In this presentation Hilde De Weerdt examines the meaning and use of ‘citizen’ and ‘subject’ in the global historiography of citizenship based on a critical overview of histories of Chinese citizenship. She proposes that if in pre-twentieth-century European history citizens have also been subjects, in imperial Chinese history subjects have also been citizens. This argument is laid out in three steps. The first step, which has typically been disregarded in prior discussions on the topic, establishes that membership in some form of political community was articulated through political metaphors and illustrates this on the basis of the body metaphor. She then asks the question whether and how the people’s membership in the polity also constitutes them as citizens through an overview of the rules that govern the reciprocity between those groups constituting the polity. Finally, this question is further addressed through a discussion of the types of action open to commoners to shape especially local governance.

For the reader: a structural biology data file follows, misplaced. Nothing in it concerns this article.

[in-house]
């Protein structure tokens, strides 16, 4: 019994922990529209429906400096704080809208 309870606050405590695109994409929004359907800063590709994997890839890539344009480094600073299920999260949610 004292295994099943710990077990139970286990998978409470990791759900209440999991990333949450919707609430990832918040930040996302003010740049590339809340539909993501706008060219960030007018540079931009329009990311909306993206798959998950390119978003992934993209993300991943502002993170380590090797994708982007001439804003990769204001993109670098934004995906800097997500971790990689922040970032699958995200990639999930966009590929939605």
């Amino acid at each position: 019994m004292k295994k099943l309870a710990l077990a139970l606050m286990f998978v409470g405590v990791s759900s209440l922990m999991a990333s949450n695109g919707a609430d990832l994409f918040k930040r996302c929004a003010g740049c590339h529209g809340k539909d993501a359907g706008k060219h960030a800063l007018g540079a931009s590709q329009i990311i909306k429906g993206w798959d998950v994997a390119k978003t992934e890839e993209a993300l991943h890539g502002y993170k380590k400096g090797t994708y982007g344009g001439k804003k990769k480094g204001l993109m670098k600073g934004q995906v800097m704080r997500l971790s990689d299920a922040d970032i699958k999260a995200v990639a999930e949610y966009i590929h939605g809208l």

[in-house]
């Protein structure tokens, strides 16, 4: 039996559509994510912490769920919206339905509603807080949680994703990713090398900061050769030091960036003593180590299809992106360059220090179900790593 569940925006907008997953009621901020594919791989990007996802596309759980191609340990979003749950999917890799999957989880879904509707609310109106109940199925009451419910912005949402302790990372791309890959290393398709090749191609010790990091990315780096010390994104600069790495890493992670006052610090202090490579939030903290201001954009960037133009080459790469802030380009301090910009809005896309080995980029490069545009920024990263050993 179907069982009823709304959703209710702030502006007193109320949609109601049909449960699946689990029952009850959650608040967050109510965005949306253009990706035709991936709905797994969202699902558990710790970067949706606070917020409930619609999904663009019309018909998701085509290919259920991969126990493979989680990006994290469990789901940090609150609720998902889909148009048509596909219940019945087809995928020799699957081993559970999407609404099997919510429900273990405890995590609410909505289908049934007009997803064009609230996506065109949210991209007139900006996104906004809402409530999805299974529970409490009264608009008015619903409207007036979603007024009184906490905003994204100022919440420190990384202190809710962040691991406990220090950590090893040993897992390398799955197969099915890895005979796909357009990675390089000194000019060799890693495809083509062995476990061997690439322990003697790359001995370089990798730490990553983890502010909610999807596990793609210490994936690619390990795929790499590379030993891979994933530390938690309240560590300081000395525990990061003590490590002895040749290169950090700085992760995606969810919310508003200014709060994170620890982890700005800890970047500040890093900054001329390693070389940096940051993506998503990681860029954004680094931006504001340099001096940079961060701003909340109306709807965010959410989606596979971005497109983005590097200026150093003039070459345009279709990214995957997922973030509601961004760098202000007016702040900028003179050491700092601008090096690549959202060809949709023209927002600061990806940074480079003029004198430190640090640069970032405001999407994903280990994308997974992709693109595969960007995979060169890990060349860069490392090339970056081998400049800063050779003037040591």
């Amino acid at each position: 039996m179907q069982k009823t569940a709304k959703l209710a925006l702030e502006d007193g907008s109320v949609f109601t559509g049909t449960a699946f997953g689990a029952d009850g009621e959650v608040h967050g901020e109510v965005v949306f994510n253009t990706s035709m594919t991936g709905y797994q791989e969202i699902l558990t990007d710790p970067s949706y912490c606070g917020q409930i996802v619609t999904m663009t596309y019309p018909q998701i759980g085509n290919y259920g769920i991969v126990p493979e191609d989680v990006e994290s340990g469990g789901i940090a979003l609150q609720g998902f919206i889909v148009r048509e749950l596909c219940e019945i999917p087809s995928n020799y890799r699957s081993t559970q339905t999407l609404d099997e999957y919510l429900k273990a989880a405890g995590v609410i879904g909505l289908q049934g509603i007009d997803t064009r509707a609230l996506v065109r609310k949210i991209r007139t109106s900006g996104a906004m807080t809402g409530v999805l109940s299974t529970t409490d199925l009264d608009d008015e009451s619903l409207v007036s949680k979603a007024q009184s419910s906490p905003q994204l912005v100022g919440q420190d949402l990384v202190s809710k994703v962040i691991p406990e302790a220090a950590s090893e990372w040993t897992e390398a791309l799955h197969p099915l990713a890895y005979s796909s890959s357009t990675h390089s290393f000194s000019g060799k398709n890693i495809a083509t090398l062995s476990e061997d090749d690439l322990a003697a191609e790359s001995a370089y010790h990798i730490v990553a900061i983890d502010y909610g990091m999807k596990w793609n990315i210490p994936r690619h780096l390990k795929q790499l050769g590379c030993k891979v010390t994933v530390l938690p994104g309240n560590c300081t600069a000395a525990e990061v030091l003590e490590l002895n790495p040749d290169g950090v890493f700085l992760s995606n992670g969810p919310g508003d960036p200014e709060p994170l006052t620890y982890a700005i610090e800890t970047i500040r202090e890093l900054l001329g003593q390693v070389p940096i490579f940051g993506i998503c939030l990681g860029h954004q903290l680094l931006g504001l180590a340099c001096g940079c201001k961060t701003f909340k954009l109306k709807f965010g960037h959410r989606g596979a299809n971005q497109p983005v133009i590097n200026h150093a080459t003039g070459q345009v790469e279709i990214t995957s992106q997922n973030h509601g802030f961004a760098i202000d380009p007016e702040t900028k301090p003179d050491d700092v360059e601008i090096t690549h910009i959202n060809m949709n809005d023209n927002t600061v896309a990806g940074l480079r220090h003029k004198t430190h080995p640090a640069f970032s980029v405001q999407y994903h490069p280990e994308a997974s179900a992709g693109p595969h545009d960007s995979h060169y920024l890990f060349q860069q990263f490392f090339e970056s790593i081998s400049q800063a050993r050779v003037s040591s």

Hilde De Weerdt works on imperial Chinese intellectual and political history focusing on the question of how elite networks shaped Chinese politics. Her first book is an intellectual history of the civil service examinations. Her latest book examines the formation of a new information regime in imperial Chinese history, characterized by the production and dissemination of court- and polity-related texts by cultural elites (literati) instead of the court and high officialdom. It also examines the impact of this shift in cultural production on political identities and the structure of the polity.